Allison M.

A crossdresser's thoughts on life, fashion, fabulousness, and (oh yeah) dressing up

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Mental health

Well I try my best
To be just like I am
But everybody wants you
To be just like them
lyrics from “Maggie’s Farm” by Bob Dylan

It’s almost June 2018, but there’s a leftover topic from one of my WordPress friends’ list of “June Jour” writing challenges from June 2017, a topic that I had started response to but never finished until now.  I’ll start with old news from the sporting world from the very end of last June.  Well, it was peripherally from the sports world, but it did involve a figure from Major League Baseball.  Umpire John Tumpane was heading back to the Pittsburgh Pirates’ home ball park, ostensibly to prepare for that night’s game, when he saw something strange on the suspension bridge that approaches the stadium.  On the bridge was a 23-year-old woman who told Tumpane, as he would recall later, that she wanted to “get a better look of the city from this side” — that is, from the other side of the railing that separates the pedestrians from the Allegheny River down below.

Naturally, Tumpane, when noticing that the woman appeared to be very emotional and distraught and did not want to climb back over to safety, grabbed her in order to prevent her from jumping, doing so until others came to assist him in securing her better and until authorities came to take control of the situation.  Tumpane has since been lauded for his actions (and deservedly so), from those in local media, to those to assisted him, to at least one mental health expert, to even the Pirates, who recognized Tumpane for his actions before that night’s game.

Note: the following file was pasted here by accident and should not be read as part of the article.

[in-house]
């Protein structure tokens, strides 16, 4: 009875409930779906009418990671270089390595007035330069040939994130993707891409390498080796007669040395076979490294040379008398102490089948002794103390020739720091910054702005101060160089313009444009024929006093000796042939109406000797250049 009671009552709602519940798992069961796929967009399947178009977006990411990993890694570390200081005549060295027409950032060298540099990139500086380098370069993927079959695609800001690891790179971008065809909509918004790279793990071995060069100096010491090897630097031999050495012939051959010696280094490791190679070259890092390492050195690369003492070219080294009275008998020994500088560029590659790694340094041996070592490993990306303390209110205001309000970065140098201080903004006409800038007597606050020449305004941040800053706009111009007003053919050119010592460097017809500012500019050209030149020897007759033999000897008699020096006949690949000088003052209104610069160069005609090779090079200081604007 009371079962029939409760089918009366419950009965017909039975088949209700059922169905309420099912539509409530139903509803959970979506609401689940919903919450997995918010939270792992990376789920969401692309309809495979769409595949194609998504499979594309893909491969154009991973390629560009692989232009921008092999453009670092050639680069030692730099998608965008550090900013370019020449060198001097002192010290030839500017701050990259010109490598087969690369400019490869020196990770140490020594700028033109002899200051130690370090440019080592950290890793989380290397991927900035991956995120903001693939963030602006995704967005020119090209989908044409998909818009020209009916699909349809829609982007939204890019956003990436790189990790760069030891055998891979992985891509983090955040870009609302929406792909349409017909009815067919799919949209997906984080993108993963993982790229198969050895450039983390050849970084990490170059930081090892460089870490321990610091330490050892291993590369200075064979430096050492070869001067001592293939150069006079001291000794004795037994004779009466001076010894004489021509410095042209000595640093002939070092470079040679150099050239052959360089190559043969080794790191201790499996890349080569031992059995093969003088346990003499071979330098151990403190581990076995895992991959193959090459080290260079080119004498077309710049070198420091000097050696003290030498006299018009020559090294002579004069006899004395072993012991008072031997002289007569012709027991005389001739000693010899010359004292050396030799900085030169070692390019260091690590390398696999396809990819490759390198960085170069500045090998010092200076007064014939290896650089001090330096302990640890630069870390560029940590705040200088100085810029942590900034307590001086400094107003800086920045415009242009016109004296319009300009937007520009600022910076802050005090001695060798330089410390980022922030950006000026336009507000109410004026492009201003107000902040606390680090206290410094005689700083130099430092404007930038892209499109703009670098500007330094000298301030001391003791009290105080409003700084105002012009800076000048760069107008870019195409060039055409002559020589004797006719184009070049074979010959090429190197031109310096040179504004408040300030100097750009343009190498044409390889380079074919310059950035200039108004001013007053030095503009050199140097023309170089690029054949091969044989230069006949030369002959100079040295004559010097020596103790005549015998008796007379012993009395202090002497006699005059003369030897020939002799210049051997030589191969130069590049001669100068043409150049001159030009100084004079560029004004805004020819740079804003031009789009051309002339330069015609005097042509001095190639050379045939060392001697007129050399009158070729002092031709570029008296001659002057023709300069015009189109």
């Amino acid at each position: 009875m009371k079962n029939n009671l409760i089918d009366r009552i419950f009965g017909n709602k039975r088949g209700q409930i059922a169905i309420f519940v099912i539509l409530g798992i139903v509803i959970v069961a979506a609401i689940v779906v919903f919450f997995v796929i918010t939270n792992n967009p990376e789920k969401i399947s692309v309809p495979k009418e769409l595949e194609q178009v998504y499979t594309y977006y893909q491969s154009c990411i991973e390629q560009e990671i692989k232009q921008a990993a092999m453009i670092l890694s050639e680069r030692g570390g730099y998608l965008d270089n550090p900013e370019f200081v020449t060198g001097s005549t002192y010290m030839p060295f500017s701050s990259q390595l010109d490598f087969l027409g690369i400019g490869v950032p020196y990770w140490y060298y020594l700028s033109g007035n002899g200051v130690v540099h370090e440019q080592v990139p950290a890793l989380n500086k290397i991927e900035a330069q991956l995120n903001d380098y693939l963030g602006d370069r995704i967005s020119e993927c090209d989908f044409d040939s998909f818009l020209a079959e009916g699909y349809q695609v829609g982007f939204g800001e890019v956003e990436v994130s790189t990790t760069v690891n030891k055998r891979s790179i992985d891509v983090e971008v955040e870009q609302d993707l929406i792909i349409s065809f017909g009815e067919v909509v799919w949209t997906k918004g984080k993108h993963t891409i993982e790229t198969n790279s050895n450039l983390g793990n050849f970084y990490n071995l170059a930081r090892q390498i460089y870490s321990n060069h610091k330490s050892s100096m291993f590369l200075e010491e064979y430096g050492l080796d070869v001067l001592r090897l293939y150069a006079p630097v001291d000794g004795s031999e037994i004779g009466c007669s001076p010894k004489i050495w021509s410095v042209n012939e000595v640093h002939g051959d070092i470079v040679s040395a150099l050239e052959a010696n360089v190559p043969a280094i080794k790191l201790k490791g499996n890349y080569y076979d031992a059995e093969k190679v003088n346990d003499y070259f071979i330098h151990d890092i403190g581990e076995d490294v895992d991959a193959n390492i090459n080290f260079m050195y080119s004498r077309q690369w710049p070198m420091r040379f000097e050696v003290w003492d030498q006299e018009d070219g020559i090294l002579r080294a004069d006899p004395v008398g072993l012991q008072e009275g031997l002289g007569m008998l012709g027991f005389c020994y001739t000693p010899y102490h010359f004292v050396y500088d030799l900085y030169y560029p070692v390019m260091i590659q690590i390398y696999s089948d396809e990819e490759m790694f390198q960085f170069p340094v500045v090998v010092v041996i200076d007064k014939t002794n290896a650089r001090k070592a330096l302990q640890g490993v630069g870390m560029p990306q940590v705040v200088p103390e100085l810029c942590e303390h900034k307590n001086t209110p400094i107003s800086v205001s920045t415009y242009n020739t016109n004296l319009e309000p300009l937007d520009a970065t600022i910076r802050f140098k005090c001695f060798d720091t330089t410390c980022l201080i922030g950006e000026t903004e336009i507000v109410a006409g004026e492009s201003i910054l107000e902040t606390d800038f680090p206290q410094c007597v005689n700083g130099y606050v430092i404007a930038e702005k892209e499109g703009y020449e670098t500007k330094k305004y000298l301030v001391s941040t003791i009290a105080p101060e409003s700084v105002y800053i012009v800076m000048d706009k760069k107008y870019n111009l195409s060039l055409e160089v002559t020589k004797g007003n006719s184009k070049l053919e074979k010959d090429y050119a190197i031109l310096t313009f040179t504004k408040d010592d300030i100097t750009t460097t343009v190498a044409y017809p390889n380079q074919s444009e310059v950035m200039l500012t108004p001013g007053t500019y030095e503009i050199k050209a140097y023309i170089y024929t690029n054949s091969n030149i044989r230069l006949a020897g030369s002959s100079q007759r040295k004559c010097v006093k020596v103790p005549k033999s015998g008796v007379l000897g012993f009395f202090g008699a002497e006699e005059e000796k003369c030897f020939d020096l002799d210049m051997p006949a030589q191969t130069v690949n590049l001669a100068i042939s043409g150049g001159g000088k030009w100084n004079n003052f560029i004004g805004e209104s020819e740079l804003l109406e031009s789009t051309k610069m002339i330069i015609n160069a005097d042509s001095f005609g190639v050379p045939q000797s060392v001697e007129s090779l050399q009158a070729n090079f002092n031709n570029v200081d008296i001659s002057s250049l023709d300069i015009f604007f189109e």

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Taking notes would have been helpful back then

I want to share a thought or two that occurred to me today, and it peripherally has to do with a couple of tidbits about Alone: A Love Story, a podcast I recommended in my previous postAlone is an audio memoir written and narrated by Michelle Parise, and reading up about the show at this link, Parise mentions her penchant for writing down details about her life as soon as they happen.  She mentions that she’s has hundreds of journals in her possession, all carrying short story- and dialog-style details about her daily life.  It’s the details in those journals that allows Parise to bring out specifics about this and that in Alone.

Earlier today, I listened to an episode of another of my podcast recommendations, The Debaters.  By pure coincidence, one of the subjects put up for debate in that Debaters episode had to do with writing memoirs.  It was a debate (and a pretty funny one, of course) considering the reasons people need to write memoirs (to leave behind insights on life and the stories to back them up) versus refraining from doing so (they can be pointless and uninspiring).

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Being an influence